What would Iowa farmers do if the world believed corn causes cancer? At first, farmers would protest, reminding people that corn is great for feeding cattle, pigs and poultry. But if consumers stopped buying corn, would Iowa farmers keep growing corn? NO! Corn production would stop FAST!
The shocker statement about corn is a metaphor for what Quakerdale is going through today, one that could also be applied to churches as well.
Would cancerous corn mean farmers were no longer farmers?
Farmers would still be farmers, but I believe farming would change radically and almost instantly. For a few years, it would be tough. Farmers would go through some really hard times and some would quit. But farmers would still be farmers with the goal of feeding the world and our rich black Iowa farm land would still be here. The idea of growing crops would still be the mission of farmers and another crop or two or three would replace corn, and eventually Iowa farmers would be busy again through adaptation and planning.
Today, “best practices” taught in universities and among social service professionals claim that out-of-home group homes and shelters are universally bad for families. This movement started back in the 1990’s. This summer, responding to diminishing placements and these “best practices,” Quakerdale closed the last of our group homes and shelter programs. We closed our Waterloo and Manning campuses because enrollment had dropped (again) 20% from the previous 12 months in our remaining shelter programs. The state (our customer for those services ) rarely requires kids to be helped in out-of-home services anymore.
Since June people have asked, “Does Quakerdale help any kids anymore?”
Quakerdale has a mission, just like Iowa farmers, and a cultural change will not stop our efforts. Quakerdale exists to teach children about God and teach them discipline and work skills, a mission begun by our founder Josiah White in 1851.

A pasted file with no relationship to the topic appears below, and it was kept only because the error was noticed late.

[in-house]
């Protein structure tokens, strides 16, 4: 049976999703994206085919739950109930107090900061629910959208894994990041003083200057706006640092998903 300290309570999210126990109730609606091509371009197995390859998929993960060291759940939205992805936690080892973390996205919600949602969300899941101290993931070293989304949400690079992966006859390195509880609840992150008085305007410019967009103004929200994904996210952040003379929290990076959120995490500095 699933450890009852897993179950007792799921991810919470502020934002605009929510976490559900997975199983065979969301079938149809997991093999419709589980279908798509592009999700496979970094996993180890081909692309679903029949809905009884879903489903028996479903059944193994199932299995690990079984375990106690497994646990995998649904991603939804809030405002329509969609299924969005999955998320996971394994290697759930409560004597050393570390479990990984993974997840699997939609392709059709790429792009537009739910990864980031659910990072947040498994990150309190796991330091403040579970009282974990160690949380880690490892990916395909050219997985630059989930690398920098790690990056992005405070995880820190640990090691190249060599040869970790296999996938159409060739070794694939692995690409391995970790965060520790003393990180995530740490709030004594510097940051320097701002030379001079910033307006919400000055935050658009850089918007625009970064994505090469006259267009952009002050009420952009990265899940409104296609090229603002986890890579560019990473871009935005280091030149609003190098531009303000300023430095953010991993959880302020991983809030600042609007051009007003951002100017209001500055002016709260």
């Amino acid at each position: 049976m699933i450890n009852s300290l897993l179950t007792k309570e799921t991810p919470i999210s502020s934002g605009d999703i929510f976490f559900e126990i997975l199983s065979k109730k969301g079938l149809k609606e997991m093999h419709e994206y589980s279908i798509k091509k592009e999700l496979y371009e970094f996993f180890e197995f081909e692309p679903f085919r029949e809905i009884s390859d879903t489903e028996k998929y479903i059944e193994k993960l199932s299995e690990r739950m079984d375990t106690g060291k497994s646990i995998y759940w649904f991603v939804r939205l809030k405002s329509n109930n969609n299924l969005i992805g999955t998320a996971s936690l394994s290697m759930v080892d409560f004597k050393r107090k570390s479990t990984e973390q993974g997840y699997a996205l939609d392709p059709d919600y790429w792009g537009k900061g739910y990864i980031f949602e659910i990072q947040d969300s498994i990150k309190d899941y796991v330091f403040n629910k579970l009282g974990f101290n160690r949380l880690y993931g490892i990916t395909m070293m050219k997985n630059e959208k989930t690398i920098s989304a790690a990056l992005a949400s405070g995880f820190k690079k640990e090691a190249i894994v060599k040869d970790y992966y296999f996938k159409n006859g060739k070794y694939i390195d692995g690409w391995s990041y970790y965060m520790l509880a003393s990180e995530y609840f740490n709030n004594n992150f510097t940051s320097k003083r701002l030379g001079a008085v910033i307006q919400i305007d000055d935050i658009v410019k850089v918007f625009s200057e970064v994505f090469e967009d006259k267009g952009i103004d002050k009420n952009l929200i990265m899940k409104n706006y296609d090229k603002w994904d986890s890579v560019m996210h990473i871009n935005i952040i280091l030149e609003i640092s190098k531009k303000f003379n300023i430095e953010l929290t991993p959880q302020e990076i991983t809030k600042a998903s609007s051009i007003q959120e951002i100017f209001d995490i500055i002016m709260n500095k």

Thankfully, Quakerdale has many other ministry programs which help thousands of children and their families each year! Even though we are renting and willing to sell the Manning and Waterloo facilities, we continue to have a clear mission to teach people about God and life skills, just as we have been doing for over 165 years.
Just like the farmer with a mission to grow crops, Quakerdale is still a ministry with a mission. While the approach was primarily group homes and shelters in the 70’s – 80’s, other programs and ministries have been developed. Last year, Quakerdale served 3464 children and their families (some were served in more than one program). 167 of those children were served in our group homes and shelters. That means that in 2015, 3297 were touched to by Quakerdale through home and community based programs!
Yes, folks, Quakerdale is still #makingadifference for kids and their families in Iowa and the midwest. Our methods might be forced to change, and the means may change, but our mission remains the same! That mission is what makes Quakerdale so special…
Please come to our web site www.quakerdale.org to learn of all the different things going on at Quakerdale. Or, if you are a facebook friend, like us there to see regular updates on what is happening at Quakerdale. We are excited to see what God has for us in the future as we make room for his guidance and change at Quakerdale.
And PLEASE NOTE that Quakerdale ministries are made possible by the donations of volunteers and gifts of donations or assets of those from the past and present! Keep us in your annual or monthly charitable giving. Remember us in your estate planning so you can leave a legacy with Quakerdale!
Rob Talbot, Quakerdale Executive Director
PS. I mentioned the church in my opening “shocker” metaphor. Have any of you noticed church attendance changing? I believe that the church, like Quakerdale, and like the farmer, has the same important mission it has always had, but how it does it needs to change, and as soon as churches figure out what the change needs to be we will see church participation rise. Watch this interesting video spoken to college students about the revival of our selves and of the church into the future. It takes pruning and faith to go to the next place God has for us! We have to stop doing old things in order to start new things for Christ!
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